directed by Nicolas Winding Refn
I'm not one for car chases and mindless action sequences, so I was initially unenthusiastic about Drive. But as the buzz grew, I thought it deserved a chance.
The movie opens with Driver, played by Ryan Gosling, coolly exploiting the streets of Los Angeles and outfoxing cops as the driver of a getaway car. This sequence establishes Driver as a mesmerizing and intriguing loner. By day he's a stunt driver for B movies and works in a garage with Shannon (Bryan Cranston), his unlucky partner in crime.
As the story progresses, Driver develops a relationship with his beautiful and vulnerable neighbor Irene (Carey Mulligan). They have a palpable connection, but in a week, her husband, Standard (Oscar Isaac), is released from prison. Soon Irene and her young son Benecio are in danger because of Standard's criminal past. Driver finds himself getting involved to help Standard pay off his debt, but things quickly spin out of control and his darker nature is revealed.
Admittedly, I'm a sucker for the strong, silent type. But Gosling is especially charismatic and genuine as Driver. He is ultra-cool with a toothpick in his mouth and a hip silver jacket with a giant yellow scorpion on the back. Mulligan is undeniably attractive and certainly believable as a love interest for Driver, although she is perhaps a bit too cute and vulnerable.
The film's Danish director Nicolas Winding Refn (Bronson and Valhalla Rising) has a penchant for graphic violence that was absent for much of the film. Then, after nearly an hour, it quickly becomes intense with grotesque and unsettling violence.
The neo-noir look of the film as well as its entrancing soundtrack and stylish pacing make for a pulpy and thrilling surprise. Drive is not a movie about car chases that just so happens to have some awesome car chases. I highly recommend it.
26 November 2011
Send us your opinions!
"I used to produce movies in the '80s. One critic called them 'European.' I thought they were shit."
Drive is a cunningly self-reflexive homage to '80s art films -- but it's not shit. The film respectfully takes the hokey styling of the era (neon. pink. credits.), then combines it with the character types of '50s cinema. When watching Drive you'll undoubtedly begin to feel like you're watching Brando from The Wild One mixed with the aesthetics of Risky Business.
In Drive, Ryan Gosling is Driver. By day he is a stunt driver for Hollywood films, but by night he drives getaway cars. Since he is the strong -- tight, white T-shirt wearing -- silent type, he naturally has a soft, caramel center. He falls for the adorable single mom in the neighboring apartment, Irene (Carey Mulligan), who is waiting for her husband, Standard (Oscar Isaac), to get out of prison. Once released, Standard vows to live a clean life. However, mobsters Nino (Ron Perlman) and Bernie Rose (Albert Brooks) want Standard for a job, and everyone connected to him -- including the lovestruck Driver -- will have to fight to escape their clutches.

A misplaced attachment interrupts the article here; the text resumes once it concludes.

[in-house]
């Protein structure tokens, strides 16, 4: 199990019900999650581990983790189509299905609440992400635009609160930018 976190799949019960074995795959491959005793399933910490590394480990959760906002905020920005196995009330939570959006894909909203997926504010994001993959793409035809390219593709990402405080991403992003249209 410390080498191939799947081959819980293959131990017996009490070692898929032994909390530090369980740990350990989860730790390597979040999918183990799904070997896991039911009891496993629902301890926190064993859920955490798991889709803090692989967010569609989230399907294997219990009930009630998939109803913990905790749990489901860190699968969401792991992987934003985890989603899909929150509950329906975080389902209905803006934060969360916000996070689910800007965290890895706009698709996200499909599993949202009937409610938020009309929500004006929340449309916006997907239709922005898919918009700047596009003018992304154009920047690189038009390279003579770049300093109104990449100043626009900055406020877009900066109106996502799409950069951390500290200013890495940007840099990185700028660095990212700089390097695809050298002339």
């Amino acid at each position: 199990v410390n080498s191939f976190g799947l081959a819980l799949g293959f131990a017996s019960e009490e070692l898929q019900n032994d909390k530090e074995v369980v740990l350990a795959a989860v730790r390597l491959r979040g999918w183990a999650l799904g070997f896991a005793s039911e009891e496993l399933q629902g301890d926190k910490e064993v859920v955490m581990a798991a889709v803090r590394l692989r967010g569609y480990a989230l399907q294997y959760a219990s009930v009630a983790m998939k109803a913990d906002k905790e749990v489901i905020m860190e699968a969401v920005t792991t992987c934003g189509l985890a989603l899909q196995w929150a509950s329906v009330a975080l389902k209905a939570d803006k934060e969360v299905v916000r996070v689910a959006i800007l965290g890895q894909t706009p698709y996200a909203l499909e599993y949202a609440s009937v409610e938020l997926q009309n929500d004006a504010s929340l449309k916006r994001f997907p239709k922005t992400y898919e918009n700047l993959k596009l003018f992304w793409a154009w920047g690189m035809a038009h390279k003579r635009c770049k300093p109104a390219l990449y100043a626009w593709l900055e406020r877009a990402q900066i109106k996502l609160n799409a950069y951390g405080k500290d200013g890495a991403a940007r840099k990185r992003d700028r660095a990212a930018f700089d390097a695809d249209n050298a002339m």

With minimal dialogue this film relies heavily on silent understanding between its characters and its viewers. Actions matter; when Irene reaches for Driver's hand, we understand that they are equally in love, and the first time we see him kiss her it is understood to be their last kiss.
Director Nicolas Winding Refn relies more on the camerawork and editing than on the acting to create unique characters for us. Irene never responds when Driver offers to take her and her son away to safety, but the camera's steady, unrelenting gaze on her face makes her silence loudly respond, How would we be safer with you? How could you, another man in my life with ties to criminals, keep us safe? She knows a cycle of self-destruction when she sees it.
The character Driver owes almost his entire being to Refn's camerawork and James Sallis' writing -- the author of the book Drive. The man is driving; the camera follows his smoothly calculated movements as if he is behind the wheel even when he's walking. He doesn't stop and turn around, he backs up. He is completely defined by his ability to professionally drive, his wristwatch that times the jobs he pulls, and the gaudy jacket (Hollywood glamour gone awry) that he is never without.
Gosling doesn't do much for this character except that his brooding, good-guy star persona never lets us doubt his character's pure intentions. This film is most likely his way of keeping his credibility in the indie film division while knocking out Oscar contenders.
However, an actor in this film that does pull his weight is Oscar Isaac. Previously seen in Sucker Punch, Isaac has little screen time yet he imbues his character with the most internal conflict and outward innocence; we may want Irene to leave Standard for Driver because he's handsome and sweet (and not a former convict), but Isaac almost wins us over in favor of second chances and unbroken homes. He gives a particularly oily yet endearing speech during his welcome home party, and like Irene we really want to believe he has changed.
Drive gets mildly cliched, especially toward the end when Driver goes on a rampage against Nino and Bernie Rose. The '80s-inspired music from artists such as College and Desire almost makes the serious nature of the encounters ridiculous. Fortunately, the extreme violence and gore during these scenes brings back some of the believability of life in the criminal underworld. More importantly, the high-octane driving scenes -- they have some of the best sound mixing you could ever hope for. You will feel like you're in the car -- jolt us out of our nostalgia coma when renditions of "Oh My Love" start playing.
10 March 2012
Send us your opinions!